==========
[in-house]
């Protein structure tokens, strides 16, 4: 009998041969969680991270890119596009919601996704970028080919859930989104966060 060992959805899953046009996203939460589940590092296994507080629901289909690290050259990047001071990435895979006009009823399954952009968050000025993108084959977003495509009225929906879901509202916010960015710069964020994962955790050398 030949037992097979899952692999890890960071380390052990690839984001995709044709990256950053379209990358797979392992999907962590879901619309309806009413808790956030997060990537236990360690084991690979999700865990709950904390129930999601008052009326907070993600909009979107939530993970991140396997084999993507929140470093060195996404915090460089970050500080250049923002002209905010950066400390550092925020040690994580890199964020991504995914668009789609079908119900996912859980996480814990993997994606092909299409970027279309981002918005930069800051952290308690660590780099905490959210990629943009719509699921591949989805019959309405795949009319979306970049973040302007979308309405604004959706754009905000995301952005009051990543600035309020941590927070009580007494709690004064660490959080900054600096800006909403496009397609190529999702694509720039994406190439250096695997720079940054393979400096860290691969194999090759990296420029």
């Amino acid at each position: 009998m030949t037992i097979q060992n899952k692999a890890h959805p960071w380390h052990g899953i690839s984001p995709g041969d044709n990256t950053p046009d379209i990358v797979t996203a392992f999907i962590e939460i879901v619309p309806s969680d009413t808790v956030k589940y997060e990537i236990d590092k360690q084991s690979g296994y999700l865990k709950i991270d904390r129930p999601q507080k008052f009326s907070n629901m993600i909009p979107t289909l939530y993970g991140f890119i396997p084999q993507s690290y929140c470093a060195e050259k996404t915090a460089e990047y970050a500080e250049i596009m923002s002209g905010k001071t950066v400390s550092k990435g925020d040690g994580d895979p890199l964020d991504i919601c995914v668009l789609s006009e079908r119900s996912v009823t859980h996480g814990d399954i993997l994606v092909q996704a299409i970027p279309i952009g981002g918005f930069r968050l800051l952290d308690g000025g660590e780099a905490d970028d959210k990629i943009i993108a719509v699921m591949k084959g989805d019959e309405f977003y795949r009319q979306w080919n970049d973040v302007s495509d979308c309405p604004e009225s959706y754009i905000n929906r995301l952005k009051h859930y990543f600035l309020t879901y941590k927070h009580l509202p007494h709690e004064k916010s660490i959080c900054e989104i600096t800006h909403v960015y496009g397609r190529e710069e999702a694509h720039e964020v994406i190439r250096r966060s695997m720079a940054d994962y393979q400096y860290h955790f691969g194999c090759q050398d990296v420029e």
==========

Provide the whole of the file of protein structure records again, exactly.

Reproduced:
[in-house]
């Protein structure tokens, strides 16, 4: 009998041969969680991270890119596009919601996704970028080919859930989104966060 060992959805899953046009996203939460589940590092296994507080629901289909690290050259990047001071990435895979006009009823399954952009968050000025993108084959977003495509009225929906879901509202916010960015710069964020994962955790050398 030949037992097979899952692999890890960071380390052990690839984001995709044709990256950053379209990358797979392992999907962590879901619309309806009413808790956030997060990537236990360690084991690979999700865990709950904390129930999601008052009326907070993600909009979107939530993970991140396997084999993507929140470093060195996404915090460089970050500080250049923002002209905010950066400390550092925020040690994580890199964020991504995914668009789609079908119900996912859980996480814990993997994606092909299409970027279309981002918005930069800051952290308690660590780099905490959210990629943009719509699921591949989805019959309405795949009319979306970049973040302007979308309405604004959706754009905000995301952005009051990543600035309020941590927070009580007494709690004064660490959080900054600096800006909403496009397609190529999702694509720039994406190439250096695997720079940054393979400096860290691969194999090759990296420029």
């Amino acid at each position: 009998m030949t037992i097979q060992n899952k692999a890890h959805p960071w380390h052990g899953i690839s984001p995709g041969d044709n990256t950053p046009d379209i990358v797979t996203a392992f999907i962590e939460i879901v619309p309806s969680d009413t808790v956030k589940y997060e990537i236990d590092k360690q084991s690979g296994y999700l865990k709950i991270d904390r129930p999601q507080k008052f009326s907070n629901m993600i909009p979107t289909l939530y993970g991140f890119i396997p084999q993507s690290y929140c470093a060195e050259k996404t915090a460089e990047y970050a500080e250049i596009m923002s002209g905010k001071t950066v400390s550092k990435g925020d040690g994580d895979p890199l964020d991504i919601c995914v668009l789609s006009e079908r119900s996912v009823t859980h996480g814990d399954i993997l994606v092909q996704a299409i970027p279309i952009g981002g918005f930069r968050l800051l952290d308690g000025g660590e780099a905490d970028d959210k990629i943009i993108a719509v699921m591949k084959g989805d019959e309405f977003y795949r009319q979306w080919n970049d973040v302007s495509d979308c309405p604004e009225s959706y754009i905000n929906r995301l952005k009051h859930y990543f600035l309020t879901y941590k927070h009580l509202p007494h709690e004064k916010s660490i959080c900054e989104i600096t800006h909403v960015y496009g397609r190529e710069e999702a694509h720039e964020v994406i190439r250096r966060s695997m720079a940054d994962y393979q400096y860290h955790f691969g194999c090759q050398d990296v420029e």